Q1: No, no meaning or ranking is associated with union local numbers.
Q2: They were assigned as the individual unions joined the UA International or for those local unions which existed and comprised the initial collective of locals that became the UA in 1889. In some areas of the country locals within a state or region had banded together to form associations, some based on their speciality weithin the trade such as Gas Fitters, Steam Fitters, or Plumbers. Many local union numbers were probably (I don't know for sure) assigned based on each unions ranking by number of members at the time, but today that number has no relation to the size (number of working members) of the individual local.
In the UA, Local #1 is the Plumbers Local of NYC. In the IBEW, local #1 is in St. Louis, MO.
Their web site says;
The New York City Journeyman Plumbers Society,
started in 1854, was a predecessor of Local 1,
and just before the first Labor Day Parade in 1882,
they became known as:Local Assembly 1992 of the Knights of Labor.
The UA didn't exist as an international union in 1882. I believe it was 1889 that the first convention was held to form the UA.
Local Union numbers are not consecutive because along the way some unions were taken in by others or mergers of two or more unions resulted in either one of the existing LU numbers being used or a completely new LU number being created. I saw the latter happen recently in
NJ where 3 IBEW locals were merged into one. They took one digit from each of the three locals to create the new LU number.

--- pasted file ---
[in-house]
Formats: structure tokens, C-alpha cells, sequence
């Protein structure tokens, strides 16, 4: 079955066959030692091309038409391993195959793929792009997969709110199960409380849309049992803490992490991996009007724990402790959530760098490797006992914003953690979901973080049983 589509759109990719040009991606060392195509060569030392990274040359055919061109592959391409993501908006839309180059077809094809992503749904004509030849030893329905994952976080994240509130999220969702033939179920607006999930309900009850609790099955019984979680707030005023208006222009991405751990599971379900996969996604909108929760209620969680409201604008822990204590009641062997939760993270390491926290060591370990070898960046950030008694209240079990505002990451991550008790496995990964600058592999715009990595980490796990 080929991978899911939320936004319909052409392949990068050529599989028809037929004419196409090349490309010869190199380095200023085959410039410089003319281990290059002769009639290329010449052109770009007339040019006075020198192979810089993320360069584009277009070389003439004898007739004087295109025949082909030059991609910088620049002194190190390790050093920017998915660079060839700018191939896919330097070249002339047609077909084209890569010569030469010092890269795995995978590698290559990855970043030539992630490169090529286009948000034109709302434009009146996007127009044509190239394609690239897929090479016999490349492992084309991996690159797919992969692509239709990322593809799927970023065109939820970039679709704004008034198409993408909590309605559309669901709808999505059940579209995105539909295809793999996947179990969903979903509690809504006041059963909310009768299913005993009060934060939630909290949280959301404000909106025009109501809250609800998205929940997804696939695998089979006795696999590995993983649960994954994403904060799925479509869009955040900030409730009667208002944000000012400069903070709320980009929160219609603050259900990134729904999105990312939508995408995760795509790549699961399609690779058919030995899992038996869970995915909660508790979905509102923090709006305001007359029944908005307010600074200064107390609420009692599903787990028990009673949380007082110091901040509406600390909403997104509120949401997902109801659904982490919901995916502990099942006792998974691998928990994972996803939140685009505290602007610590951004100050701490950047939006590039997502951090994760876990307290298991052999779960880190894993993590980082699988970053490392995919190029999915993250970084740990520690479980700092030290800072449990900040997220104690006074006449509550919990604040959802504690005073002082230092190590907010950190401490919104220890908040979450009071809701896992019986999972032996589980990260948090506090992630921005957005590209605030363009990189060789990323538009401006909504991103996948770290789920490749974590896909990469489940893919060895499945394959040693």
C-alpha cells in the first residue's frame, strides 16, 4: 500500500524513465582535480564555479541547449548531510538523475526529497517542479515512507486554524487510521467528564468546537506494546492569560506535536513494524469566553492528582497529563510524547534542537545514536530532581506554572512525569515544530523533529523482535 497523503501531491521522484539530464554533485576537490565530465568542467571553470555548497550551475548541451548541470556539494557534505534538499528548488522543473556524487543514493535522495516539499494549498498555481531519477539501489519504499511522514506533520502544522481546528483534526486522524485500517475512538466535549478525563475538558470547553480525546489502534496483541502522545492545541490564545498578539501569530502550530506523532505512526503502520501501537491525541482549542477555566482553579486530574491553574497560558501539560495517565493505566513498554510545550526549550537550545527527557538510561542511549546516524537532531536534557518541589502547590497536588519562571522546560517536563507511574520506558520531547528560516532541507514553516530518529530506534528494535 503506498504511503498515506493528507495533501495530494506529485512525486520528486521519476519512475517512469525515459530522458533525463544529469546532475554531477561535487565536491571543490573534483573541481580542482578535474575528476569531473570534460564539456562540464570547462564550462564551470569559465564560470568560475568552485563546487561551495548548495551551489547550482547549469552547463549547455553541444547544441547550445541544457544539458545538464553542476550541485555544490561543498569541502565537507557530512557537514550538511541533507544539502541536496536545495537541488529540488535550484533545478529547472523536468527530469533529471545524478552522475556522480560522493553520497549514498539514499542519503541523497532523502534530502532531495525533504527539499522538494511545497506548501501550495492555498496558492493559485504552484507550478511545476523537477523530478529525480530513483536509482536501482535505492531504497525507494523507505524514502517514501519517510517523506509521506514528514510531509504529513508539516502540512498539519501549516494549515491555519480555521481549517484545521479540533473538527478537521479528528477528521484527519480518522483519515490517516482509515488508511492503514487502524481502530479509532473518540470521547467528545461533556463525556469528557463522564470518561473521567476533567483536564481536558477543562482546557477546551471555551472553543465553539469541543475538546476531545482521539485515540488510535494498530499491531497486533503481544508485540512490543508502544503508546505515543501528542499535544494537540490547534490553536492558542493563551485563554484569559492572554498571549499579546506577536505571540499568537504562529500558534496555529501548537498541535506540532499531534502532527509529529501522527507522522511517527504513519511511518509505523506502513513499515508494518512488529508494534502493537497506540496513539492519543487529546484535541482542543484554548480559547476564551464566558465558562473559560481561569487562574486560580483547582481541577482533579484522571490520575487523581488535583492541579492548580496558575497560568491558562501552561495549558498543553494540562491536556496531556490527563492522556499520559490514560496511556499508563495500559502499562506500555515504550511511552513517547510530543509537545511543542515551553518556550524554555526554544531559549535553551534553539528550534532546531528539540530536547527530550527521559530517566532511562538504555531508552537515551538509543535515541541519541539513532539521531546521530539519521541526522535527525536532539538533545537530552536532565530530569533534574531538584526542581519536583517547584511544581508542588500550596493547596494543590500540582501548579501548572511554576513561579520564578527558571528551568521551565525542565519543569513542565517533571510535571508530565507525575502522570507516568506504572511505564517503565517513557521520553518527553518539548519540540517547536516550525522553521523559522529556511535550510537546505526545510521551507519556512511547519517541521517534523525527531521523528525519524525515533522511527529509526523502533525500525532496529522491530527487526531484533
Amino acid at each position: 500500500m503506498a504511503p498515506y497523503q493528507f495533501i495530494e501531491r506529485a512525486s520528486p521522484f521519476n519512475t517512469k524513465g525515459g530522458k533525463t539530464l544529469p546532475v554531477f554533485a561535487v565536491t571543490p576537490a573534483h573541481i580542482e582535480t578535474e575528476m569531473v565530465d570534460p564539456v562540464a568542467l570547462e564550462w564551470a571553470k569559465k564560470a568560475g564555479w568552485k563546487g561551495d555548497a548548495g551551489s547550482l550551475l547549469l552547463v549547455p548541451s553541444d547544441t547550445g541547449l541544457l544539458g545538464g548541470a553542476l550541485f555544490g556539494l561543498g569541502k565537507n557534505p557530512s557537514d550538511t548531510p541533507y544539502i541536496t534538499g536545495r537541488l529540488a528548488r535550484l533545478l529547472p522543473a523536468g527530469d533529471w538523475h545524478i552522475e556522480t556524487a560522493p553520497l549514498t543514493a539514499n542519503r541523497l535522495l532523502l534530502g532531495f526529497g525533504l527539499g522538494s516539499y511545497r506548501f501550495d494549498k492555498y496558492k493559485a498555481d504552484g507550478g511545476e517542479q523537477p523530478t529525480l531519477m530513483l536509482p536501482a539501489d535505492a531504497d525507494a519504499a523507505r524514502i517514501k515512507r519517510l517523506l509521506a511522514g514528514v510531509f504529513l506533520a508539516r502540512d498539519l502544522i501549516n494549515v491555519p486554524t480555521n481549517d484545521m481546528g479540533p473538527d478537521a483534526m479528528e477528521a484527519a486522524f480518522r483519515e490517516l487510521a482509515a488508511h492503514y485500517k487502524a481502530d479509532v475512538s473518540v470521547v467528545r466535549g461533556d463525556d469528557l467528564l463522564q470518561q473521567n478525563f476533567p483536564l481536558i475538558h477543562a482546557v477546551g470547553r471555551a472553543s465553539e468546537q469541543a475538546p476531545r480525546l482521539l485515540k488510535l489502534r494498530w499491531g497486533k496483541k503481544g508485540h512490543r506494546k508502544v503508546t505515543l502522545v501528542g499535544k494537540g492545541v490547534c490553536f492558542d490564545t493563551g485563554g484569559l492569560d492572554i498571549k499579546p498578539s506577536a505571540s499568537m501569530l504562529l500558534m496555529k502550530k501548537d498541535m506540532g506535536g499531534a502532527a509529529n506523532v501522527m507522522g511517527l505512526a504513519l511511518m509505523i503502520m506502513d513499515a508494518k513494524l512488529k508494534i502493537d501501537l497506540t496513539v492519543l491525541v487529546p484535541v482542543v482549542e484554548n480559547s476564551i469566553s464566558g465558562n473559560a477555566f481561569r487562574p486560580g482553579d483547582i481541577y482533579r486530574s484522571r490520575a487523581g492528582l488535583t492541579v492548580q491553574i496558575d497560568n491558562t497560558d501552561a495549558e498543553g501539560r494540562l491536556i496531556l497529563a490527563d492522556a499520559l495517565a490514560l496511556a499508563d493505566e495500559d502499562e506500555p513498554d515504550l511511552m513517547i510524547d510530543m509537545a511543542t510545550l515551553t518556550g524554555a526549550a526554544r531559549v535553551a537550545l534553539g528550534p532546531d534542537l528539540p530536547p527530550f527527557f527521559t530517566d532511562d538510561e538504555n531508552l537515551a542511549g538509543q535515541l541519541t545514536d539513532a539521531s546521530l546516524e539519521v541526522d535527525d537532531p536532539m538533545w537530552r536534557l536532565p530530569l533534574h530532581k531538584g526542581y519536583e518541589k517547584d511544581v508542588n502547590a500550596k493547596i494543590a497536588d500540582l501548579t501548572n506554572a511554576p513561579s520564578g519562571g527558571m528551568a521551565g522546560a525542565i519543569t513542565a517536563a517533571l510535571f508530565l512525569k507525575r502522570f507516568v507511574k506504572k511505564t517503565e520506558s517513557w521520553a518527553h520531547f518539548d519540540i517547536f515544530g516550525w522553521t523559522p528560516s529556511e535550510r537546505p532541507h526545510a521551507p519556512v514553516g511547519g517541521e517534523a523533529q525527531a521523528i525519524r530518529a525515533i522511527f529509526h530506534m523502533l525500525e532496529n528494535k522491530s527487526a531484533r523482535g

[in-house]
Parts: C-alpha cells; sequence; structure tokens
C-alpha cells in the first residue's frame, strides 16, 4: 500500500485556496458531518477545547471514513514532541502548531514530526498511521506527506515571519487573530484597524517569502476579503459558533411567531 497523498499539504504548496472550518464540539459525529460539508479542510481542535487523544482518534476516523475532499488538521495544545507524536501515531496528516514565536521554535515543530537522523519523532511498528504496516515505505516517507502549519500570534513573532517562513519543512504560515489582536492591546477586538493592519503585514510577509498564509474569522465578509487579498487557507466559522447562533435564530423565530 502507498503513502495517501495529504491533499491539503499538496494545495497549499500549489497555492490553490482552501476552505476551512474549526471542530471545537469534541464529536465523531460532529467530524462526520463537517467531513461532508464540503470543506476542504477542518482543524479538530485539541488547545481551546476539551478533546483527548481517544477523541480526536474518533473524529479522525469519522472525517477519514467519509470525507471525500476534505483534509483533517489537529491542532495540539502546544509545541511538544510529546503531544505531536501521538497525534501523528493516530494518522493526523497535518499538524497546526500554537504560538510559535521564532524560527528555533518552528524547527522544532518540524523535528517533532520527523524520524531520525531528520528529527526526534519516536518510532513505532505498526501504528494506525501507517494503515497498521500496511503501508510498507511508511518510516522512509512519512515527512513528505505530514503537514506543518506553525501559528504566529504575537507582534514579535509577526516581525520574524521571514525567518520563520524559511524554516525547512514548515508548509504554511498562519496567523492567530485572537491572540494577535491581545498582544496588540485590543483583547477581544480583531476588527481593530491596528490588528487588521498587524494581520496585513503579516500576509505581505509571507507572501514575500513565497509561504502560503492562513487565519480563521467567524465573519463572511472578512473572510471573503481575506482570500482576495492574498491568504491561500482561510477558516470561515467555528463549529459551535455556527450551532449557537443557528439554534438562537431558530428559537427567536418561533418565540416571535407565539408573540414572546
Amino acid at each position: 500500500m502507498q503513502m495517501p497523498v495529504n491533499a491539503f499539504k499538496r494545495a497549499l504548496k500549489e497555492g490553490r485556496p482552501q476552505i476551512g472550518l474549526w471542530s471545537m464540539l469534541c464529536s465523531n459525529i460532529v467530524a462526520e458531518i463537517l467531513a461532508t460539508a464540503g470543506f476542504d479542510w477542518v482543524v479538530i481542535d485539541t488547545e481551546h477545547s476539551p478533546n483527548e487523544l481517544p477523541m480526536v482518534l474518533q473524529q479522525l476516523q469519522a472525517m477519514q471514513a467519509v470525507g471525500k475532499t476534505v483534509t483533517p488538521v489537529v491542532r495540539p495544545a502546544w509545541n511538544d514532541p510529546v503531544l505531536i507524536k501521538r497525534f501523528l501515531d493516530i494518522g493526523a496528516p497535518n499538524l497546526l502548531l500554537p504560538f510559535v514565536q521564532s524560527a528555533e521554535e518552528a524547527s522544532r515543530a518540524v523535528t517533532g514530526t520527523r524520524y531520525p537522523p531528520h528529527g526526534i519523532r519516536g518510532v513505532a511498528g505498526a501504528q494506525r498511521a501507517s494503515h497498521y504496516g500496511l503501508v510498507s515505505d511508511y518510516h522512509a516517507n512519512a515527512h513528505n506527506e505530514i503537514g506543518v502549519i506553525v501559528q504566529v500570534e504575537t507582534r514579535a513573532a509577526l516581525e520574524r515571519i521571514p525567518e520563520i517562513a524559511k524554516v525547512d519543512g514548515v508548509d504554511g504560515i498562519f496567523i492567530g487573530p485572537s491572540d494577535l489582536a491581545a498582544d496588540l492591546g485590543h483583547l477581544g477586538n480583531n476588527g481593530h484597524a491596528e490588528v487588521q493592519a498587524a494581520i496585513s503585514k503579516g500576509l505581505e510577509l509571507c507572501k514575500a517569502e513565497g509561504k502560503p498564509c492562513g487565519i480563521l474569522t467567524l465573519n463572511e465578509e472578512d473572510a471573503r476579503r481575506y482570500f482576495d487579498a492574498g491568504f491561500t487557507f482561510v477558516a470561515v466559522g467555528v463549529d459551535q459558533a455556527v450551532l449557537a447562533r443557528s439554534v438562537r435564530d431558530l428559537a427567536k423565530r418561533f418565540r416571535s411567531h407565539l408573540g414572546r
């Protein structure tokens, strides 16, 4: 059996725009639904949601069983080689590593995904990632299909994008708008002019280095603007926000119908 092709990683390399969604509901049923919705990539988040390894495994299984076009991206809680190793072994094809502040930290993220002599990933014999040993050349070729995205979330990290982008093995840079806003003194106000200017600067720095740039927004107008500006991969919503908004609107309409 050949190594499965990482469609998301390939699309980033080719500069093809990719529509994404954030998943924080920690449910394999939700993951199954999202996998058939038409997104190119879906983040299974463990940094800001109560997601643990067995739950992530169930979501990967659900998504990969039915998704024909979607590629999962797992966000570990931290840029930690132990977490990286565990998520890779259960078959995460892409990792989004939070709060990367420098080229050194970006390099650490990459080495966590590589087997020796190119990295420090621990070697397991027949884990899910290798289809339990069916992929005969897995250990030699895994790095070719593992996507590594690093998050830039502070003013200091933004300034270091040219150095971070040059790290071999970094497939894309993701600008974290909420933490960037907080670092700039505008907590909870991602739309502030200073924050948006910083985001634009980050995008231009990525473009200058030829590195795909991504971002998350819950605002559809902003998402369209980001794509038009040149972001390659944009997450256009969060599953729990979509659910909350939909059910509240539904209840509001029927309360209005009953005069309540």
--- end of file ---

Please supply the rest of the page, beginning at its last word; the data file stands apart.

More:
Currently there are 13 different trade unions that make up the BCTD (Building & Construction Trades Department) of the AFL-CIO. The UBC (Carpenters) dropped out of the AFL a few years ago so are currently not part of the BCTD.
I kind of understand Unions within large corporations bordering on monopolies.
But what is there purpose and why have unions developed in plumbing in some areas?
I've just never seen a place where free market private plumbing companies couldn't do the same things while being fair to employess.
Give me some edumacation.
If all the contractors in an area collectively decide that they are not going to pay more than X dollars for a plumber who works for them isn't that an association with an intent to fix wages? If they do this and keep the wages low how does the employee benefit? To get enough money to feed his family and provide for their needs should he/she have to move to another area out from under their influence/wage fixing? In a NU world how would the plumbers (who are not self-employed) deal with this? Individually? Based on their own skills and merit you'd think they might stand a chance. If they got shot down for a raise what is their alternative? GO to one of the other shops and negotiate a higher wage, they might get it and they might not. If not then they are looking for work outside their home area, maybe end up moving and leaving friends and family behind.
I'm not saying that all union workers or union contractors are good here, that's a different issue all together to me.